What is the purpose of creating a registry?
Two of the greatest objections most collectors have about the idea of an antiquities registry are concerns about privacy and security. But not all registries are the same. There is not only one kind of registry.
Countries like Israel or Greece may use a registry to keep exact track of precisely where artefacts are – who owns them, are they licensed, etc. But that’s only their way of doing it, in their situation, in their political climate, in their position of being a source country subject to corruption and smuggling.
The purpose of collectors may be very different. As responsible collectors we want to achieve two main related goals:
- We want to diminish the destruction caused by looting and avoid making any contribution to it.
- We want to be able to distinguish between artefacts that have been circulating for years and those that have been freshly dug up.
Simple! That is our purpose in creating a registry. Thus...
It is the ARTEFACT we want to register, NOT the collector.
The two are not inseparably and inextricably joined together at the hip. Our primary purpose in creating a registry is to permanently determine the DATE (and hopefully location) an ARTEFACT was first recorded – thus giving us a means of distinguishing it from items newly looted.
It does not matter who or where its current owner is – whether they are Fred Bloggs next door or a Klingon on the far side of the moon. The owner’s details are utterly irrelevant and do not need to be recorded at all.
Neither does it matter whether the item is authentic or fake. The IAR would not be a means of authenticating objects. That has nothing to do with it; its only purpose is to establish the DATE when that object was first recorded.
Think of the IAR number as a serial number, a permanent date-stamp.
International Antiquities Registry (IAR)
There are only FIVE types of compulsory data.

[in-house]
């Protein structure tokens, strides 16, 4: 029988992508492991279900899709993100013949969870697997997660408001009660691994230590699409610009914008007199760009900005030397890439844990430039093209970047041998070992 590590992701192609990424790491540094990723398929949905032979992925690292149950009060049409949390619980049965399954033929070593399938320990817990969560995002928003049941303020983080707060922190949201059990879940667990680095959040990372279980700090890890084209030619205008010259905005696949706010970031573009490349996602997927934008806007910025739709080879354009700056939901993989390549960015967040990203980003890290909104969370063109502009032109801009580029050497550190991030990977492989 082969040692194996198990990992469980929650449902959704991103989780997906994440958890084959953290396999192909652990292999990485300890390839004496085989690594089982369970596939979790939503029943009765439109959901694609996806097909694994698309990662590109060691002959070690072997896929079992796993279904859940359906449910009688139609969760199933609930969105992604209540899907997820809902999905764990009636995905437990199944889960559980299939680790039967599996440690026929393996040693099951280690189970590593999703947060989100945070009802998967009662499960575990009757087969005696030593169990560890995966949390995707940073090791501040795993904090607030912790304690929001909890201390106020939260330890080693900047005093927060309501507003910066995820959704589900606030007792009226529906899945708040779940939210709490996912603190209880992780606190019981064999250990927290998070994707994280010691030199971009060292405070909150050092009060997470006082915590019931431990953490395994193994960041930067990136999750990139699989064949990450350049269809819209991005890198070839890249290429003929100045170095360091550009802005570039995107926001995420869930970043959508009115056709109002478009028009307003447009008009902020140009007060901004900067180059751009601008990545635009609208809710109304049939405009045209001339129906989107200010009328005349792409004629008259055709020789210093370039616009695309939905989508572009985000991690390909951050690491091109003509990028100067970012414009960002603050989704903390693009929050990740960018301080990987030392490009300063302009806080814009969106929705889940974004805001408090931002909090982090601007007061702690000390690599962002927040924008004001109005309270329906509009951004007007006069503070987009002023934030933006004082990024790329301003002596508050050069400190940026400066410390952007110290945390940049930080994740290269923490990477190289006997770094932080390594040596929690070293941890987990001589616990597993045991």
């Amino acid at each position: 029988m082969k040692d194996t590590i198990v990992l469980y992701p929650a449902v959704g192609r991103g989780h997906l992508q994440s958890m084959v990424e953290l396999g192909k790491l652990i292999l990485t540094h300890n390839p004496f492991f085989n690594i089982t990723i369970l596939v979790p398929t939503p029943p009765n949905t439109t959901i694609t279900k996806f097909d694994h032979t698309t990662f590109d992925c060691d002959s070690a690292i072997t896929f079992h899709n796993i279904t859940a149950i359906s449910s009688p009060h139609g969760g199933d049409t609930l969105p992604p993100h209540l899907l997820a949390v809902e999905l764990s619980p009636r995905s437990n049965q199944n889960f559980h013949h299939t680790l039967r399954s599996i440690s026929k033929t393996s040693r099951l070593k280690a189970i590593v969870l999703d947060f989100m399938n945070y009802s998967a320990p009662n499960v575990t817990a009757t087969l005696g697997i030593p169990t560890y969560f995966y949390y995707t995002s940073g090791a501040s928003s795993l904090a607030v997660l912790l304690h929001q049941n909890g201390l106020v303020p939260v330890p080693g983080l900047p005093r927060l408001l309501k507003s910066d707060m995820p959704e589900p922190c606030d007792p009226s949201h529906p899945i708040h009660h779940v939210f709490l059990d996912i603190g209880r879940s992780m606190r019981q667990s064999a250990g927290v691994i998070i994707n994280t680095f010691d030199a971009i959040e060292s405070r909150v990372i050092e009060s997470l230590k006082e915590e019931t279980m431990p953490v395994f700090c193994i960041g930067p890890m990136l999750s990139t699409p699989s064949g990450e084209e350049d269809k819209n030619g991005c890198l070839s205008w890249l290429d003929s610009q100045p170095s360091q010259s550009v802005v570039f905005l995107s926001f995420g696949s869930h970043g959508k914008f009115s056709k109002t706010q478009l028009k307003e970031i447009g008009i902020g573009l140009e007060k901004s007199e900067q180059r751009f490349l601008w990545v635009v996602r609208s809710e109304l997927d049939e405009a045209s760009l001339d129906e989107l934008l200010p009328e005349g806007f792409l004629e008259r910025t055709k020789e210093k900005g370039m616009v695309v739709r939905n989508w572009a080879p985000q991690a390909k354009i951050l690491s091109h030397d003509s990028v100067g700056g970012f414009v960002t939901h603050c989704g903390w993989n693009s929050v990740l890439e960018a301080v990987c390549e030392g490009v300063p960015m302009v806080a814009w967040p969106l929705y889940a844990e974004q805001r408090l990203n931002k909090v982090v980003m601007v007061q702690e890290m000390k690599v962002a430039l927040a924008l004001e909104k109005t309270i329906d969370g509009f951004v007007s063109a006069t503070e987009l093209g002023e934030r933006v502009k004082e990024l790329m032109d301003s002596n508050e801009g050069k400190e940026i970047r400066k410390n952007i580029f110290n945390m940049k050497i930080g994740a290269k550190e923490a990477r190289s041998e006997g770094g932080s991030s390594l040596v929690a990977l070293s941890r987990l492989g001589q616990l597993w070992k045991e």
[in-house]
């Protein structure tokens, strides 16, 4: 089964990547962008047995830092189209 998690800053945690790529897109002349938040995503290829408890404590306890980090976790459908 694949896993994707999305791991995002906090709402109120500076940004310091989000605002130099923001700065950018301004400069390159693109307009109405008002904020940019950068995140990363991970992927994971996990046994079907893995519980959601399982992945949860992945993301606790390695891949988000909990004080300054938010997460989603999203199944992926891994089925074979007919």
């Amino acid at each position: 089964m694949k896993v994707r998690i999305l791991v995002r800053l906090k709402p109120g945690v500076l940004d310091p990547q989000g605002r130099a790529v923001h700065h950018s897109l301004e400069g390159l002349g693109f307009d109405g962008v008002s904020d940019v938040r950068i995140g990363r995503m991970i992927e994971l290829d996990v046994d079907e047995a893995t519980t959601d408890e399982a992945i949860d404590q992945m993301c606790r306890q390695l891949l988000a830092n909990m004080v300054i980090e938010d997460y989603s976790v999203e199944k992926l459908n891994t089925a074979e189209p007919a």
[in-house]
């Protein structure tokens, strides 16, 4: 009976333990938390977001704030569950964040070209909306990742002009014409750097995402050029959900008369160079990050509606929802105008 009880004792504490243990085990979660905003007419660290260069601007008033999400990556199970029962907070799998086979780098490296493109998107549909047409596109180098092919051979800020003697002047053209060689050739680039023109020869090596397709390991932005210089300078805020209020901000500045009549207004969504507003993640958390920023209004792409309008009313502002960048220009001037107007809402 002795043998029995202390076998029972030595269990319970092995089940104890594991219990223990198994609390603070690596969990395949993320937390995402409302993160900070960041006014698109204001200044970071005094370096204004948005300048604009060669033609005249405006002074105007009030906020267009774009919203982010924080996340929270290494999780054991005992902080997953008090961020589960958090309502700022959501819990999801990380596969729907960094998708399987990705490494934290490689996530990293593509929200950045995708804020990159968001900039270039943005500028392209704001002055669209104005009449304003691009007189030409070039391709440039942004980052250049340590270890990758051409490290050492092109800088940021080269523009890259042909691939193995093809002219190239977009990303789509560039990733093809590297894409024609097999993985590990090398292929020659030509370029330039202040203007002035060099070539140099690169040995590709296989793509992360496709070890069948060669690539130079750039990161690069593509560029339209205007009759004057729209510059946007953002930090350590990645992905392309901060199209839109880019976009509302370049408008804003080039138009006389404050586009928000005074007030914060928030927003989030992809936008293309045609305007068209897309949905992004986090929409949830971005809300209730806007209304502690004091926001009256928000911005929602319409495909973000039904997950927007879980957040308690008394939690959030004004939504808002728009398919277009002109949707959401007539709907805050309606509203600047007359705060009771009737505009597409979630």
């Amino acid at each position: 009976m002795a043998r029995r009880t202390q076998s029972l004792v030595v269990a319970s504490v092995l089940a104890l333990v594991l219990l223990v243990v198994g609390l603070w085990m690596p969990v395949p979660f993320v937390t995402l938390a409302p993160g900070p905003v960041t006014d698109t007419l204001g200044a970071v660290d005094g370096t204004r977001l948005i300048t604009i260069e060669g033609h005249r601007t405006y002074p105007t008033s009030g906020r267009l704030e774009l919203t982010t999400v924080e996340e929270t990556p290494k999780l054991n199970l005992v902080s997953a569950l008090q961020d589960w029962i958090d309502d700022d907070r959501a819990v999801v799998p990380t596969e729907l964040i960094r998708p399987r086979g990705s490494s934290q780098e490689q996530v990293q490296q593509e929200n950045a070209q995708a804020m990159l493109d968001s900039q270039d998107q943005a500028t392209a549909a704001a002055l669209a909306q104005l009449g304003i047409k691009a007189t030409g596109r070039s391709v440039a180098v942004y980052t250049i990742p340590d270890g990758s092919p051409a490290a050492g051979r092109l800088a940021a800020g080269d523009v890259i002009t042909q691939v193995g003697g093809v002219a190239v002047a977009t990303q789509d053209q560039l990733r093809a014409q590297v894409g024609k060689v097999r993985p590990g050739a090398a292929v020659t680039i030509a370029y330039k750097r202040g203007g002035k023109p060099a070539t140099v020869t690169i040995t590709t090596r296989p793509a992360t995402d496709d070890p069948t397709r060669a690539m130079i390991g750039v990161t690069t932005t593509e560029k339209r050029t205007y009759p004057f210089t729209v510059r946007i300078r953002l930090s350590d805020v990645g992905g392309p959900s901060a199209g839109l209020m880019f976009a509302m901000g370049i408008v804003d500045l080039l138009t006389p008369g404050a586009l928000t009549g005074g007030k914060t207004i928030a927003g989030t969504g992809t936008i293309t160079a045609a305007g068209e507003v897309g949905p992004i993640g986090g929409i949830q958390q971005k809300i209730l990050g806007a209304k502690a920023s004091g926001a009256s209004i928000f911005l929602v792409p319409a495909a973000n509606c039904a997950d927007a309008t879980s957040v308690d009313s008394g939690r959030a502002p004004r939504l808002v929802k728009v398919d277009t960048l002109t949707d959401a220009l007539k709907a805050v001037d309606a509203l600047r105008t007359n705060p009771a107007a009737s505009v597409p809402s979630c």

1) IAR number (automatically assigned by the database software)
2) Minimum of two CLEAR photographs for identification
4) Size and weight
5) Date registered (automatically assigned by the database software)
Spaces for OPTIONAL data such as owner, provenance (if known) and other details would be provided but NOT compulsory.
The person entering the data would select from dropdown lists for type, culture, material and perhaps other categories.
1) Searching by IAR number
2) Searching by the categories in the dropdown lists (see above)
Those are the basics.
A few points:
1) Only the assigned category would be editable. The main five fields would be permanent to prevent tampering (e.g. substituting different photos of another item at a later date). Corrections of description or size or further photos could only be added to the original information (in a separate field), not replace it.
2) The IAR would be used to record items only over a certain value, say, £100. It would be pointless separately entering hundreds of identical beads or other extremely common items.
3) It would be the owner’s responsibility (and certainly in their interest) to keep a note of the IAR number with (or even inscribed inconspicuously on) the object.
4) If the IAR number is lost and the item has not been found by searching the database, the item would have to be re-registered afresh.
While the Date is the primary goal of the IAR, if we are to combat illegal trafficking fully it is also important to know what country the item is being registered from – and a sixth field for Location should ideally be added to the IAR.